Maybe they’ll work out, maybe they won’t. You’ll find out next year. But that’s then. Right now, they’re hope.

6 thoughts on “Now What?

    • No, trying to decide who to root for when the Yankees play the Braves is a metaphor for the Republican debate. Another one of those unfortunate cases where, much as you want to root for mass destruction with no survivors, you know somebody is going to win.

      Liked by 1 person

  1. At least you have Nelson Cruz homers to watch. We have a very empty patch of grass out in left field where he used to stand and which is now filled in with assorted hobos and journeymen and possibly some beer vendors who ran out of cold Natty Boh’s in the 5th inning and wandered onto the field by mistake. (Natty Boh … obligatory Baltimore reference.)

    At least you have Nelly.


    • Oh, yes. 30 of his 31 homers have been over 350 feet, and 25 have been over 375. Impressive. Though I’d really rather we had someone who could take over right field so he could spend all his time as DH and concentrate on hitting even more. Thank you for rehabilitating him for us…

      Watching Cruz hit is fun, but it’s not an inducement to hope. If anything, it’s the opposite. There’s always the lurking question of whether he can continue to do it next year when the boys fix whatever the hell it is that’s going so wrong this year…


  2. Not to sound smug, but it’s nice to be a Giants’ fan, these days. Not really worried about reaching .500, and the only question, really, is how far into the playoffs they’ll make it, this year. I’m grateful for the many good baseball minds that have made this confidence possible; it doesn’t just happen, though the all-important “chemistry” is not guaranteed. I”m equally grateful to have avoided (despite my place of residence) being an A’s fan. After the team embarrassed him, for the last few years, by playing great ball, thus putting the lie to Lew Wolf’s insistence that there was no support for baseball here, the team ownership has resorted to what might be called the nuclear option: get rid of anybody who can reliably hit or field. Gut the team, maybe that’ll do it. Looks like it’s working. Attendance is in the low six figures. See? No support for baseball here.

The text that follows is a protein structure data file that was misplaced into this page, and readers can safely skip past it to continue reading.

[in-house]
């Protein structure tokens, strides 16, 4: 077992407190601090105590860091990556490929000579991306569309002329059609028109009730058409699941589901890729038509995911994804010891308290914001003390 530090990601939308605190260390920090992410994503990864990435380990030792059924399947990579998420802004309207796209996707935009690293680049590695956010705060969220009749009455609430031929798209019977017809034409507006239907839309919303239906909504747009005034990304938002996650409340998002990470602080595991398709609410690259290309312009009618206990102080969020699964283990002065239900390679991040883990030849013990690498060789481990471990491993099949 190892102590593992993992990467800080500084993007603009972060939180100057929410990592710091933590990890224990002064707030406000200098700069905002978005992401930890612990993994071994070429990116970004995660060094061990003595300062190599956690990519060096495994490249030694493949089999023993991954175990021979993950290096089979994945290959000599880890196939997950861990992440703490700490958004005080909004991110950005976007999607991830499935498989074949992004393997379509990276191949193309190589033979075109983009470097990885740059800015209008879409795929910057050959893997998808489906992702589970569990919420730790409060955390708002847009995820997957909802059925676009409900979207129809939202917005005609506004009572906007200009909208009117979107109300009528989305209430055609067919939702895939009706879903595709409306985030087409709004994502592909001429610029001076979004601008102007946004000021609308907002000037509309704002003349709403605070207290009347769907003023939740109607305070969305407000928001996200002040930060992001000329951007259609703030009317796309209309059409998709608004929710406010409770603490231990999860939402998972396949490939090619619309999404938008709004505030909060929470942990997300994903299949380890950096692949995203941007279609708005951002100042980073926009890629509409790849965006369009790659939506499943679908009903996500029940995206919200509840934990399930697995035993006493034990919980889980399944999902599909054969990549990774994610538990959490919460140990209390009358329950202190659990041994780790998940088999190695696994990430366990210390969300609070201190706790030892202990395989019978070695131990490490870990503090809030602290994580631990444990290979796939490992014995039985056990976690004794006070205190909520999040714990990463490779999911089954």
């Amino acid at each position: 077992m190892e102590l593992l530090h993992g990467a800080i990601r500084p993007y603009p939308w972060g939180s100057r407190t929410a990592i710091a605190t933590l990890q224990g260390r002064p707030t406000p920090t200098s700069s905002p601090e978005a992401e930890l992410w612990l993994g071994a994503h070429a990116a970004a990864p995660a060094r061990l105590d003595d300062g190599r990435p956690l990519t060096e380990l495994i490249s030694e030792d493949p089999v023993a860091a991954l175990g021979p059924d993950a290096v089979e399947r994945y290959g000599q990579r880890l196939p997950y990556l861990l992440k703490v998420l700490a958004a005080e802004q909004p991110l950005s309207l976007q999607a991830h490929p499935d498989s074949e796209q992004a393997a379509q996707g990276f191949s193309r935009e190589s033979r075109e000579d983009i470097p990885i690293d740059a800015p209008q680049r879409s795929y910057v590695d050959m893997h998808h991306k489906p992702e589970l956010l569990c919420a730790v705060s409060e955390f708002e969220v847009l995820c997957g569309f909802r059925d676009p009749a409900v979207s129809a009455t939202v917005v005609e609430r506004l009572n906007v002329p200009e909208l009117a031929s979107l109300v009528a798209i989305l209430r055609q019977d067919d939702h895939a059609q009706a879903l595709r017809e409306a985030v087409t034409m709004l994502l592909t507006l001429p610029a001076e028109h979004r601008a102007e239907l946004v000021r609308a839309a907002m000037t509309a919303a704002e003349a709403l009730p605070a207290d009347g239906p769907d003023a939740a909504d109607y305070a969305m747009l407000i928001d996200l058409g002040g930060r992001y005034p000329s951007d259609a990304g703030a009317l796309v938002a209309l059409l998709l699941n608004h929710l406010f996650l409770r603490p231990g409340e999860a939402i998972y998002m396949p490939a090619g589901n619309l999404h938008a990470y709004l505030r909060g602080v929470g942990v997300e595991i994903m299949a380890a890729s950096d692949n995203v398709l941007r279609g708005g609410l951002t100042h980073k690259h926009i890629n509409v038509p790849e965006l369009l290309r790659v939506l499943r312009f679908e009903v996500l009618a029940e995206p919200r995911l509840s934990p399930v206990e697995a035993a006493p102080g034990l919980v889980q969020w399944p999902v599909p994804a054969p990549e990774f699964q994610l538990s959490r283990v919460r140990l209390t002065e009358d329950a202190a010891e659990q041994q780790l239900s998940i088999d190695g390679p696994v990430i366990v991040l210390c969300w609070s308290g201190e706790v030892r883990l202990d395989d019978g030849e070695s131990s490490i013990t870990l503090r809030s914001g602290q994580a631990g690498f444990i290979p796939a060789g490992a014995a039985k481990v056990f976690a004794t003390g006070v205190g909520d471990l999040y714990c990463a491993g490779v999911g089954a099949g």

Oh, and btw, when the Yankees are playing the Red Sox, I’m rooting for the Sox, just for old time’s sake- with the exception of Sandoval, of course, who (speaking of smug) is proving to be even more of a problem for Boston than he ever was here. (Snort!)


    • Oh, go ahead. Be smug. It’s one of the benefits of rooting for a team that’s doing well. Don’t get too carried away, though–there’s still plenty of time for the Curse of the Odd Numbered Year to kick in.

      While the Mariners will always be my team, it’s times like these that make me glad I have legitimate alternate rooting interests, even if it does leave me with the potential for a difficult decision (Giants vs. Mets for the NL title).